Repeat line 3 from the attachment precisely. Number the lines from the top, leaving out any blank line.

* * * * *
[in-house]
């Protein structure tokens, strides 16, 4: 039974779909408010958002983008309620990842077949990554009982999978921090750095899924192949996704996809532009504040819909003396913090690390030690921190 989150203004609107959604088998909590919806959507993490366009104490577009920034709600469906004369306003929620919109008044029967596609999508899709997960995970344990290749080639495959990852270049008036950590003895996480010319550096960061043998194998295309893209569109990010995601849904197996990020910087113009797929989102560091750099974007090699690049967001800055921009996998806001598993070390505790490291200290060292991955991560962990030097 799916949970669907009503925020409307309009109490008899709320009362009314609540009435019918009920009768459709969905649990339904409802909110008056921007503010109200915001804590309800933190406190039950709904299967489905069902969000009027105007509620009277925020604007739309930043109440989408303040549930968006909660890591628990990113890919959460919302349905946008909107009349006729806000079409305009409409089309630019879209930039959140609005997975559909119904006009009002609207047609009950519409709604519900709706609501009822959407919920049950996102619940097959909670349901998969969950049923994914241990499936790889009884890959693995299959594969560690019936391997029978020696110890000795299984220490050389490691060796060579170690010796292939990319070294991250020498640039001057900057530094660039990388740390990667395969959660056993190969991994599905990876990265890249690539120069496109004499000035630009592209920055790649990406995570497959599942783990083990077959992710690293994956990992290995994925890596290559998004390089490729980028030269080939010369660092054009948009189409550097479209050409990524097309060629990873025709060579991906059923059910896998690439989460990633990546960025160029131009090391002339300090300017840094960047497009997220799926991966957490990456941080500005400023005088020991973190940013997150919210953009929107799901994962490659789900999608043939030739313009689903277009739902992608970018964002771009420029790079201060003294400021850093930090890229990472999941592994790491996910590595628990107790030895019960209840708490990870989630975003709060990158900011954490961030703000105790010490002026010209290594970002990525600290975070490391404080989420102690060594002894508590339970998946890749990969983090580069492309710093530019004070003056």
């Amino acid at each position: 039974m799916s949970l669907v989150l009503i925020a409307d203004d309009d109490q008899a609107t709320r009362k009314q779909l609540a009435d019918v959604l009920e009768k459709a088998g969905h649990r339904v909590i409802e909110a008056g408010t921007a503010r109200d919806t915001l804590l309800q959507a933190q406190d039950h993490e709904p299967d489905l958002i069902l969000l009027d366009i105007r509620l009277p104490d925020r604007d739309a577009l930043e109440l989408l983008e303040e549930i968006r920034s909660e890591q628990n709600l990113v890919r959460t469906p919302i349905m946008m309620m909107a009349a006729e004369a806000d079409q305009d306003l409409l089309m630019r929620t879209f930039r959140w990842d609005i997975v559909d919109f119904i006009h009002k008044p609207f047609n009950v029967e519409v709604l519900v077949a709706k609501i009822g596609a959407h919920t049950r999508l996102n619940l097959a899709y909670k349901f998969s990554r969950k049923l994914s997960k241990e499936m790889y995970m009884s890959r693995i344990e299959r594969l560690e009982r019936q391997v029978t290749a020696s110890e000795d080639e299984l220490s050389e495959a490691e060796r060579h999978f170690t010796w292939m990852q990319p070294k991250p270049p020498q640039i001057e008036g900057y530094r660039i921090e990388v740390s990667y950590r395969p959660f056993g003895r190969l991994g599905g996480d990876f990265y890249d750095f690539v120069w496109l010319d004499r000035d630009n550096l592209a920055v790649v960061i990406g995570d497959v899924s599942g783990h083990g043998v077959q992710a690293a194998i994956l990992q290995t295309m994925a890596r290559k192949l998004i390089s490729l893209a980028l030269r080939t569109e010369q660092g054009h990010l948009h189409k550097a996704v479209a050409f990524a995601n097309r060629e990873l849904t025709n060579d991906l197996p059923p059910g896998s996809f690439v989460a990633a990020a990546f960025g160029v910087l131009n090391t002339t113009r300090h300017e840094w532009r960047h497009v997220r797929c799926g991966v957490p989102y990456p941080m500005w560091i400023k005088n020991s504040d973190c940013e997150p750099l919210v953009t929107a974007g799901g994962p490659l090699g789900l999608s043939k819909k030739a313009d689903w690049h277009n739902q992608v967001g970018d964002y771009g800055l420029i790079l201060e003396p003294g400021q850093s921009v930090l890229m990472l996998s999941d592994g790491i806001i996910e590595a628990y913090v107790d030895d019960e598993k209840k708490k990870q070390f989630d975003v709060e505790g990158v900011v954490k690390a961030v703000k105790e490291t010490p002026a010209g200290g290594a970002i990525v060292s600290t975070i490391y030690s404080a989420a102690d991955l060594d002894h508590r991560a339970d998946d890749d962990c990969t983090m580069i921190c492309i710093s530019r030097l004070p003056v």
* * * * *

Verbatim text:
């Amino acid at each position: 039974m799916s949970l669907v989150l009503i925020a409307d203004d309009d109490q008899a609107t709320r009362k009314q779909l609540a009435d019918v959604l009920e009768k459709a088998g969905h649990r339904v909590i409802e909110a008056g408010t921007a503010r109200d919806t915001l804590l309800q959507a933190q406190d039950h993490e709904p299967d489905l958002i069902l969000l009027d366009i105007r509620l009277p104490d925020r604007d739309a577009l930043e109440l989408l983008e303040e549930i968006r920034s909660e890591q628990n709600l990113v890919r959460t469906p919302i349905m946008m309620m909107a009349a006729e004369a806000d079409q305009d306003l409409l089309m630019r929620t879209f930039r959140w990842d609005i997975v559909d919109f119904i006009h009002k008044p609207f047609n009950v029967e519409v709604l519900v077949a709706k609501i009822g596609a959407h919920t049950r999508l996102n619940l097959a899709y909670k349901f998969s990554r969950k049923l994914s997960k241990e499936m790889y995970m009884s890959r693995i344990e299959r594969l560690e009982r019936q391997v029978t290749a020696s110890e000795d080639e299984l220490s050389e495959a490691e060796r060579h999978f170690t010796w292939m990852q990319p070294k991250p270049p020498q640039i001057e008036g900057y530094r660039i921090e990388v740390s990667y950590r395969p959660f056993g003895r190969l991994g599905g996480d990876f990265y890249d750095f690539v120069w496109l010319d004499r000035d630009n550096l592209a920055v790649v960061i990406g995570d497959v899924s599942g783990h083990g043998v077959q992710a690293a194998i994956l990992q290995t295309m994925a890596r290559k192949l998004i390089s490729l893209a980028l030269r080939t569109e010369q660092g054009h990010l948009h189409k550097a996704v479209a050409f990524a995601n097309r060629e990873l849904t025709n060579d991906l197996p059923p059910g896998s996809f690439v989460a990633a990020a990546f960025g160029v910087l131009n090391t002339t113009r300090h300017e840094w532009r960047h497009v997220r797929c799926g991966v957490p989102y990456p941080m500005w560091i400023k005088n020991s504040d973190c940013e997150p750099l919210v953009t929107a974007g799901g994962p490659l090699g789900l999608s043939k819909k030739a313009d689903w690049h277009n739902q992608v967001g970018d964002y771009g800055l420029i790079l201060e003396p003294g400021q850093s921009v930090l890229m990472l996998s999941d592994g790491i806001i996910e590595a628990y913090v107790d030895d019960e598993k209840k708490k990870q070390f989630d975003v709060e505790g990158v900011v954490k690390a961030v703000k105790e490291t010490p002026a010209g200290g290594a970002i990525v060292s600290t975070i490391y030690s404080a989420a102690d991955l060594d002894h508590r991560a339970d998946d890749d962990c990969t983090m580069i921190c492309i710093s530019r030097l004070p003056v």